Meet Joe Harrington: Lions QB Ready To Go

ALLEN PARK - You'll have to excuse Joey Harrington if he's living the life of Riley lately.

ALLEN PARK - You'll have to excuse Joey Harrington if he's living the life of Riley lately.

He's really never had the chance.

After recovering his lost starting position earlier in the week, Harrington's quotables since reflect only a shadow of the Harrington that lost his job a few weeks ago. His well-noted, "What are they going to do, bench me?" comment left both the media and fellow players asking, 'What has happened to Joey Blueskies?'

Everyone, meet Joe. If he has his way, he'll be around for a while.

Given the turbulent nature that has defined his fourth professional season, and the previous three that were as equally abominable, the psychoanalysis of Harrington's emerging second personality could be diagnosed by a toddler. With a new lease on life, and a slew of impressive practice performances, it seems the former Oregon standout and No. 3 overall pick may have finally broken out of his shell.

During Friday's practice, Joe Harrington was against efficient. Taking every repetition with the first team offense, he was sharp, drilling targets in stride and again remaining candidly blunt with the media.

When asked about the potential return of Charles Rogers and Roy Williams to help re-establish a threatening receiving core, Harrington said the receiver situation won't affect his decision making. He simply plans on "chucking it."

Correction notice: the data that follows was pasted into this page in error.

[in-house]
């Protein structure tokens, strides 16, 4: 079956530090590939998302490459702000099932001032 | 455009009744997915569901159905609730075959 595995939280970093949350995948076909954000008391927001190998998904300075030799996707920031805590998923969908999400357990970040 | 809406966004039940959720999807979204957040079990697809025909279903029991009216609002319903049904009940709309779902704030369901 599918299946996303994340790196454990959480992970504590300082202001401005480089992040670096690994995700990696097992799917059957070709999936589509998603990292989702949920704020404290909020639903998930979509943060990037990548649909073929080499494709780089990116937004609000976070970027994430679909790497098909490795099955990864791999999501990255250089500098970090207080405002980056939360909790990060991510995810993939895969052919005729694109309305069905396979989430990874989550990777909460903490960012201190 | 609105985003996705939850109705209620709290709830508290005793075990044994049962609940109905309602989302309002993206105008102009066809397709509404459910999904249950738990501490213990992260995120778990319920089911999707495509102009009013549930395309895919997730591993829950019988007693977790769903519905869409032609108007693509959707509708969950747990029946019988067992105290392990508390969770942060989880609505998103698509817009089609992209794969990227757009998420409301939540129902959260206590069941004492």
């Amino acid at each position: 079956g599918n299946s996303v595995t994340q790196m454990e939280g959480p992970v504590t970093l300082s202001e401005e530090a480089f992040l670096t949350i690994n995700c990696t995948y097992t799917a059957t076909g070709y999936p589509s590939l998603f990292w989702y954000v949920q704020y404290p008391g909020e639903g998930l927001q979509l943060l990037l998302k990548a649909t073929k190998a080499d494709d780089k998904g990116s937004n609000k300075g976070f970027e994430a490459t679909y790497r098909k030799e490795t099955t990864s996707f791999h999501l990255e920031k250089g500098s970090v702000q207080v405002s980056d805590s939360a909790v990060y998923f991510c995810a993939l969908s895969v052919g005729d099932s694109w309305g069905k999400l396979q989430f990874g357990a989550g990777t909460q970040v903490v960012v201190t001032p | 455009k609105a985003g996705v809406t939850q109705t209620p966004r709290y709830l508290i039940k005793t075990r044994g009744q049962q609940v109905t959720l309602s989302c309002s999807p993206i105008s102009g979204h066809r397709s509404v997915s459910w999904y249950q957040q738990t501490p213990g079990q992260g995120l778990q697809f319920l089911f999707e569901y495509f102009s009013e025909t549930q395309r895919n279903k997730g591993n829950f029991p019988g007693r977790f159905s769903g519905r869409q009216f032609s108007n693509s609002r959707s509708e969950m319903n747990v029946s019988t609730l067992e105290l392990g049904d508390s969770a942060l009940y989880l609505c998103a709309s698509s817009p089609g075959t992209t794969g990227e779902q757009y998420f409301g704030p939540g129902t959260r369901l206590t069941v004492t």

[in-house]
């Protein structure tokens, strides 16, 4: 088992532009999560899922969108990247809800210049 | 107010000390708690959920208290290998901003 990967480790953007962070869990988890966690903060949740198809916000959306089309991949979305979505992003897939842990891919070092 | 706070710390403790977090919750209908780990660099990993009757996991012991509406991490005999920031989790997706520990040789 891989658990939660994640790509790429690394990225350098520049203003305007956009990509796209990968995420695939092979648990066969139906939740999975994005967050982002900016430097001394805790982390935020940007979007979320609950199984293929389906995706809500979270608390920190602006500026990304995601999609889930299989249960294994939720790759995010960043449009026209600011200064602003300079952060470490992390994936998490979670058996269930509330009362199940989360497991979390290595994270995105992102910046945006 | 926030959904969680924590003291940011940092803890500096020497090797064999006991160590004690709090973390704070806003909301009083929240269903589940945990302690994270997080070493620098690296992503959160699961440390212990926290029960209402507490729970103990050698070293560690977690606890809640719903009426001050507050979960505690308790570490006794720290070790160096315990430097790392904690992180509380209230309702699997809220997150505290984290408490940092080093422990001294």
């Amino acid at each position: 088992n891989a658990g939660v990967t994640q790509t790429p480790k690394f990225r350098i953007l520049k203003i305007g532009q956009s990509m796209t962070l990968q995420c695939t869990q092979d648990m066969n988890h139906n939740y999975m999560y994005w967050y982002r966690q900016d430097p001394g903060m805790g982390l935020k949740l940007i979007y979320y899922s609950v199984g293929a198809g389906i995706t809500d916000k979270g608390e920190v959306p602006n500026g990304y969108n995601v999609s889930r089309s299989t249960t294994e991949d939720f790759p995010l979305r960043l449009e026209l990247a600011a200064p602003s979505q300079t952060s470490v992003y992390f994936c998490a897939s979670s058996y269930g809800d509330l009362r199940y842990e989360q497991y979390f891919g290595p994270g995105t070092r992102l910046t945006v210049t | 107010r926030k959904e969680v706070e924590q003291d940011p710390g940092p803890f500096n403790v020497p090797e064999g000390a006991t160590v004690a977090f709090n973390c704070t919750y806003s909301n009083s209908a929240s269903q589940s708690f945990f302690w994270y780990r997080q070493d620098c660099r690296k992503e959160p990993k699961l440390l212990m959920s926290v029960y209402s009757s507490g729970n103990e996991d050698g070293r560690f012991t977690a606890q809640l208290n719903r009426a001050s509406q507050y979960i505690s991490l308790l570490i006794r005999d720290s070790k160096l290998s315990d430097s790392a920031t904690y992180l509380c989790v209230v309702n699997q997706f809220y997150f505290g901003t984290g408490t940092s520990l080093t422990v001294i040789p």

"I am not worried about establishing a trio, I am worried about establishing an offense," Harrington said. "I am worried about establishing a ground game, a passing game; anything that can get this offense going. I don't care who is out there.

He added: "I personally think people make too big of a deal about a trio, or quartet or whatever it is supposed to be. Whatever guys are out there and ready to play, that is who we are going to go with."

As the Lions' starter, Harrington struggled to a 55.6 quarterback rating, tossing eight interceptions and throwing just four touchdown passes in five games. Although he didn't get much help from a lackluster offensive line that provided similar support to vetearn Jeff Garcia, it is clear that Harrington must make the most of his newfound opportunity. And, essentially, become a different quarterback.

"It hasn't been happening for anybody on offense right now," said Harrington regarding the team's inability to snap out of its slumber. "This would be a great week to breakout."

He'll have his chance, maybe his last.

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